• Ability to Build Relationships. This skill is essentially a combination of the previous three. Once you understand your own emotions and how to manage them and are aware of what’s going on with your colleague or client, you’ll be able to build a rapport with them that will allow them to trust you and your judgment. Be the person you would feel comfortable taking advice from.

Again, building your EQ is not complicated, but it does take persistence and dedication. Try to hone the above skills each day, and before you know it you will be a better leader and lawyer – not to mention friend, partner, and family member – for it.

[1] Emotional intelligence (noun). In Oxford English Dictionary. Retrieved from: https://en.oxforddictionaries.com/definition/emotional_intelligence

[2] Key Step Media (2017, August 8) How to Influence with Emotional Intelligence. Retrieved from https://www.keystepmedia.com/influence-emotional-intelligence/

[3] Key Step Media (2017, August 8) How to Influence with Emotional Intelligence. Quoting Influence: A Primer. Retrieved from https://www.keystepmedia.com/influence-emotional-intelligence/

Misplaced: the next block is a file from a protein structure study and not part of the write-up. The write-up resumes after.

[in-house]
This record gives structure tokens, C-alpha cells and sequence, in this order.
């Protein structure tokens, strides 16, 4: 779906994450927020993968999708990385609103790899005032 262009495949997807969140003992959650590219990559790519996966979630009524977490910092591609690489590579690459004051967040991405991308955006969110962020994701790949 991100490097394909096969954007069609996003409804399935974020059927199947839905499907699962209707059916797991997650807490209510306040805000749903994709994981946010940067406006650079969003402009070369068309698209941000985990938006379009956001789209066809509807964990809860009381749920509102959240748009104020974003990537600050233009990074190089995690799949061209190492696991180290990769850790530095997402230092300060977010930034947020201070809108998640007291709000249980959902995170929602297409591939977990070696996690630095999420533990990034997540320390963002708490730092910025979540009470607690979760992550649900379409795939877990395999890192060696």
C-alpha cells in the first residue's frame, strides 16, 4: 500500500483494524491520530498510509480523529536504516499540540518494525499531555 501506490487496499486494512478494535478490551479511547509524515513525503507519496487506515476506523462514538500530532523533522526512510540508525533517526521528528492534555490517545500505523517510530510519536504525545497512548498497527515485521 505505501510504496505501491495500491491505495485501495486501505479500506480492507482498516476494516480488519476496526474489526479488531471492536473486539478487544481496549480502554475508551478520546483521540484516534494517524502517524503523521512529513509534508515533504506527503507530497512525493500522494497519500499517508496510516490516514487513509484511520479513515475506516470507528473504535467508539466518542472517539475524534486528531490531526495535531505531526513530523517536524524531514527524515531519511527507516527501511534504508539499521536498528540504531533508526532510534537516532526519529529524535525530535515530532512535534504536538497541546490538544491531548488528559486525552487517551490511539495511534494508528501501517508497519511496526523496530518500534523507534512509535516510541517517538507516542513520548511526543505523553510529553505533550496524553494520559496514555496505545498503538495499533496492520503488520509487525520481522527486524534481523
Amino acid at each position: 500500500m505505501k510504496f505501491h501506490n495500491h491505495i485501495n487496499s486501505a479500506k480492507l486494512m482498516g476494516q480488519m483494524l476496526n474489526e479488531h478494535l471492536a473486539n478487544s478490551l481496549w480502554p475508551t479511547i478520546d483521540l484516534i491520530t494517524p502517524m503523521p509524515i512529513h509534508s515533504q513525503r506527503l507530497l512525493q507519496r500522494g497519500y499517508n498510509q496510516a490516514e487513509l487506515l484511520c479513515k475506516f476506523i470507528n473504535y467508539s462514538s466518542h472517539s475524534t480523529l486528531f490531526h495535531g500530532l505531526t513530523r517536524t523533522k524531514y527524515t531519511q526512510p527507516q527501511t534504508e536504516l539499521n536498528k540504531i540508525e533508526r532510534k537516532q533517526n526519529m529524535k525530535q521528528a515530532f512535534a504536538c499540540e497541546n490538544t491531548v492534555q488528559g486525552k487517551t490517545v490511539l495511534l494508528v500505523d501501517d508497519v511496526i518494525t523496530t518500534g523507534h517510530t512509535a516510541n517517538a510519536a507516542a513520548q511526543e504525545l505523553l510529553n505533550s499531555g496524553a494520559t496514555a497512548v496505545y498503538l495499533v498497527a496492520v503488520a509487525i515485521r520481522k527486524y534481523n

[4] Juetten, Mary (2017, August 14) Attorney Well-Being: Start with Emotional Intelligence, Law Practice Today. Retrieved from https://www.lawpracticetoday.org/article/attorney-well-being-emotional-intelligence/

[5] Muir, Rhonda (2015, June 13) The Psychology of Malpractice, Law People. Retrieved from https://www.lawpeopleblog.com/2015/06/the-psychology-of-malpractice/

[6] (2017, September 26) How emotional intelligence makes you a better lawyer, YourABA. Retrieved from

https://www.americanbar.org/news/abanews/publications/youraba/2017/october-2017/how-successful-lawyers-use-emotional-intelligence-to-their-advan/

[7] Chamorro-Premuzic, Tomas (2013, May 29) Can You Really Improve Your Emotional Intelligence? Harvard Business Review. Retrieved from https://hbr.org/2013/05/can-you-really-improve-your-em

[8] Ibid.

The Role of the Legal Secretary

It has always been the case that by delegating certain tasks to a legal secretary, lawyers can free up valuable time for their clients and themselves. Furthermore, ensuring that tasks are handled by the lowest-cost resource at a firm saves lawyers time and clients money.